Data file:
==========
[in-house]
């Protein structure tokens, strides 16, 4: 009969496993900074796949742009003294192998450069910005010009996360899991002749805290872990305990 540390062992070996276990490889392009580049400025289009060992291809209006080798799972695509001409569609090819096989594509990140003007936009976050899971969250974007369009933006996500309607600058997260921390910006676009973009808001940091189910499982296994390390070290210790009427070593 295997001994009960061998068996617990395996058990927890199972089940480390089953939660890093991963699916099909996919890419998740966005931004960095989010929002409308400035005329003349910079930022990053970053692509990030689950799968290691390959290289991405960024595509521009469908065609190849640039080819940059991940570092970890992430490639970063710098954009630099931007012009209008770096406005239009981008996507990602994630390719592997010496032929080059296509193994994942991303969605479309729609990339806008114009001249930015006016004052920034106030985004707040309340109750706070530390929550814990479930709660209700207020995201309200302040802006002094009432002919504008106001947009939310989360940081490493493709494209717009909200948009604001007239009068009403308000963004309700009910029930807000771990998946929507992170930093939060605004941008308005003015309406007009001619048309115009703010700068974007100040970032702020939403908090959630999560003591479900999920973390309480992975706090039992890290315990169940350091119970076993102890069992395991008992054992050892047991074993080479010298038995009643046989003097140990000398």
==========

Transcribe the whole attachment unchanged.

[in-house]
């Protein structure tokens, strides 16, 4: 009969496993900074796949742009003294192998450069910005010009996360899991002749805290872990305990 540390062992070996276990490889392009580049400025289009060992291809209006080798799972695509001409569609090819096989594509990140003007936009976050899971969250974007369009933006996500309607600058997260921390910006676009973009808001940091189910499982296994390390070290210790009427070593 295997001994009960061998068996617990395996058990927890199972089940480390089953939660890093991963699916099909996919890419998740966005931004960095989010929002409308400035005329003349910079930022990053970053692509990030689950799968290691390959290289991405960024595509521009469908065609190849640039080819940059991940570092970890992430490639970063710098954009630099931007012009209008770096406005239009981008996507990602994630390719592997010496032929080059296509193994994942991303969605479309729609990339806008114009001249930015006016004052920034106030985004707040309340109750706070530390929550814990479930709660209700207020995201309200302040802006002094009432002919504008106001947009939310989360940081490493493709494209717009909200948009604001007239009068009403308000963004309700009910029930807000771990998946929507992170930093939060605004941008308005003015309406007009001619048309115009703010700068974007100040970032702020939403908090959630999560003591479900999920973390309480992975706090039992890290315990169940350091119970076993102890069992395991008992054992050892047991074993080479010298038995009643046989003097140990000398």